Live Donor Kidney Transplantation with Lori Brigham and Jimmy Light, M.D., F.A.C.S.
WebMD Live Events Transcript
Join Lori Bringham, executive Director of the Washington Regional Transplant Consortium and Dr Jimmy Light, Surgeon and Director of Transplantation Services at Washington Hospital Center, Washington, DC to discuss live donor kidney transplantations.
Event Date: 03/15/2000
The opinions expressed herein are the guests' alone and have not been reviewed by a WebMD physician. If you have questions about your health, you should consult your personal physician. This event is meant for informational purposes only.
Moderator: Welcome to the Women's Health Place Program on WebMD Live. Our guests today are Lori Brigham, executive director of the Washington Regional Transplant Consortium, and Jimmy Light, MD, surgeon and director of transplantation services at Washington Hospital Center in Washington, DC.
Lori Brigham, executive director of the Washington Regional Transplant Consortium, has been with the consortium since its inception in 1987. She is active in the organ procurement and the transplantation community, both locally and nationally. Brigham has served on the Organ Procurement Committee for the United Network of Organ Sharing, is a former board member of the American Share Foundation, and has served on a variety of committees and advisory panels for the North American Transplant Coordinator Organization and the Association of Organ Procurement (AOPO). Brigham currently serves on the Professional Advisory Board of the National Kidney Foundation of the National Capital Area and is Co-Chairperson of the AOPO Performance Standards Committee.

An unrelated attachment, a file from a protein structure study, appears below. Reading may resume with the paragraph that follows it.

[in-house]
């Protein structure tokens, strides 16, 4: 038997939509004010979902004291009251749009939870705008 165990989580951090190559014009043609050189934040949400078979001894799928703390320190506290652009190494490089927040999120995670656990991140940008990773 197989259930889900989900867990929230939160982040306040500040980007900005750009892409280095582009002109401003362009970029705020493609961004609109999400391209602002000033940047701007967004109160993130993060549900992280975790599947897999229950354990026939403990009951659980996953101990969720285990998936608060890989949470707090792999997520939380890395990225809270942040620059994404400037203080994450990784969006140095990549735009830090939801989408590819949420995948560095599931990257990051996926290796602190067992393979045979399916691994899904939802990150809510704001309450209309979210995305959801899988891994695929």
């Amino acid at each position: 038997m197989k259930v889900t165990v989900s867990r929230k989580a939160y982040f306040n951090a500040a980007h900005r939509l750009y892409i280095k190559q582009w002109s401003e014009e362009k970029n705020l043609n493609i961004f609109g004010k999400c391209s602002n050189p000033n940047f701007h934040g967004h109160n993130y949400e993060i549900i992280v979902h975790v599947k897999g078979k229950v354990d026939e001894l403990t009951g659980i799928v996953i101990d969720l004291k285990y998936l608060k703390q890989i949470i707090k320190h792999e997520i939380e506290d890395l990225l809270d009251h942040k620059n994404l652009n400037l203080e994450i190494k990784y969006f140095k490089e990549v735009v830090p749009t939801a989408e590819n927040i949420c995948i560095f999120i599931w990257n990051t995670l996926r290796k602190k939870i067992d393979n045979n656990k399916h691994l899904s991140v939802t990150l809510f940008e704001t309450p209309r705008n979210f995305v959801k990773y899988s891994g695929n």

Jimmy Light, MD, is a distinguished surgeon and leader in kidney and pancreas transplantation. He is director of transplantation services at Washington Hospital Center in Washington, D.C. and an attending physician at both Children's Hospital National Medical Center and National Rehabilitation Hospital. He holds an academic appointment as professor of surgery and chief of the division of transplantation for the Uniformed Services University of the Health Sciences. Dr. Light is currently on the Board of Directors of the National Kidney Foundation of the National Capital Area, Chairman of the Transplantation Subcommittee of the Mid-Atlantic Renal Coalition, Scientific Advisory Board member of the Society of Organ Sharing, president of the South-Eastern Organ Procurement Foundation, and chairman of the Organ Medical Advisory Committee of the Washington Regional Transplant Consortium.
Greetings and welcome. Please feel free to ask Lori Brigham and Dr. Jimmy Light your questions at any time. Please preface your question with /ask. EXAMPLE: /ask What is the topic?
We will begin our discussion about Live Donor Kidney Transplantation in about 45 minutes. Did any of you catch the surgery on WebMD Live earlier today? We have scheduled this discussion as a follow up.
Welcome to WebMD Live, Lori Brigham and Dr. Light, it is a pleasure having you here this evening.